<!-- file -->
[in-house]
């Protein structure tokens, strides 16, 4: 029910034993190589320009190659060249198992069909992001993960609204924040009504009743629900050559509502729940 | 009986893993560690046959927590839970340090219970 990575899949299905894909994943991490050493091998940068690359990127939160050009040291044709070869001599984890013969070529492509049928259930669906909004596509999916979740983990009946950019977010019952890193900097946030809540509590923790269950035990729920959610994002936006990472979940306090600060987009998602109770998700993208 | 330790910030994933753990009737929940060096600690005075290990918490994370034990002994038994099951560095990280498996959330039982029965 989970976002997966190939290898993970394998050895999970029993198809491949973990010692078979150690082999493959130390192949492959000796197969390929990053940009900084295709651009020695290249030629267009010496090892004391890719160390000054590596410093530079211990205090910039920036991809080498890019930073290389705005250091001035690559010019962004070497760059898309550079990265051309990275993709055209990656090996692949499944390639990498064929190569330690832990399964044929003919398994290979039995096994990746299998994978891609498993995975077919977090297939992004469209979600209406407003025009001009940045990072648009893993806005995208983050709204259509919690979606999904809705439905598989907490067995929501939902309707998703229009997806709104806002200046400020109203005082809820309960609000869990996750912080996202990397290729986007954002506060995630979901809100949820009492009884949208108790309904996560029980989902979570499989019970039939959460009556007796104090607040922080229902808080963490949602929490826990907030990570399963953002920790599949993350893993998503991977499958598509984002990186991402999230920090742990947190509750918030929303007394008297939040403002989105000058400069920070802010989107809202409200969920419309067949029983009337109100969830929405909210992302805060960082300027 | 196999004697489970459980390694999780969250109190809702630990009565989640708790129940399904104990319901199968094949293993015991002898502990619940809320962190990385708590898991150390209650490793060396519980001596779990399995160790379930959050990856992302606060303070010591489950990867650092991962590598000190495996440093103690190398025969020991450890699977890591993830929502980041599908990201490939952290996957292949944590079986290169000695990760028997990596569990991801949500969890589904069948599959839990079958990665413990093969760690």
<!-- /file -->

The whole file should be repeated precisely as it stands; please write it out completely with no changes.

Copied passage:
[in-house]
């Protein structure tokens, strides 16, 4: 029910034993190589320009190659060249198992069909992001993960609204924040009504009743629900050559509502729940 | 009986893993560690046959927590839970340090219970 990575899949299905894909994943991490050493091998940068690359990127939160050009040291044709070869001599984890013969070529492509049928259930669906909004596509999916979740983990009946950019977010019952890193900097946030809540509590923790269950035990729920959610994002936006990472979940306090600060987009998602109770998700993208 | 330790910030994933753990009737929940060096600690005075290990918490994370034990002994038994099951560095990280498996959330039982029965 989970976002997966190939290898993970394998050895999970029993198809491949973990010692078979150690082999493959130390192949492959000796197969390929990053940009900084295709651009020695290249030629267009010496090892004391890719160390000054590596410093530079211990205090910039920036991809080498890019930073290389705005250091001035690559010019962004070497760059898309550079990265051309990275993709055209990656090996692949499944390639990498064929190569330690832990399964044929003919398994290979039995096994990746299998994978891609498993995975077919977090297939992004469209979600209406407003025009001009940045990072648009893993806005995208983050709204259509919690979606999904809705439905598989907490067995929501939902309707998703229009997806709104806002200046400020109203005082809820309960609000869990996750912080996202990397290729986007954002506060995630979901809100949820009492009884949208108790309904996560029980989902979570499989019970039939959460009556007796104090607040922080229902808080963490949602929490826990907030990570399963953002920790599949993350893993998503991977499958598509984002990186991402999230920090742990947190509750918030929303007394008297939040403002989105000058400069920070802010989107809202409200969920419309067949029983009337109100969830929405909210992302805060960082300027 | 196999004697489970459980390694999780969250109190809702630990009565989640708790129940399904104990319901199968094949293993015991002898502990619940809320962190990385708590898991150390209650490793060396519980001596779990399995160790379930959050990856992302606060303070010591489950990867650092991962590598000190495996440093103690190398025969020991450890699977890591993830929502980041599908990201490939952290996957292949944590079986290169000695990760028997990596569990991801949500969890589904069948599959839990079958990665413990093969760690």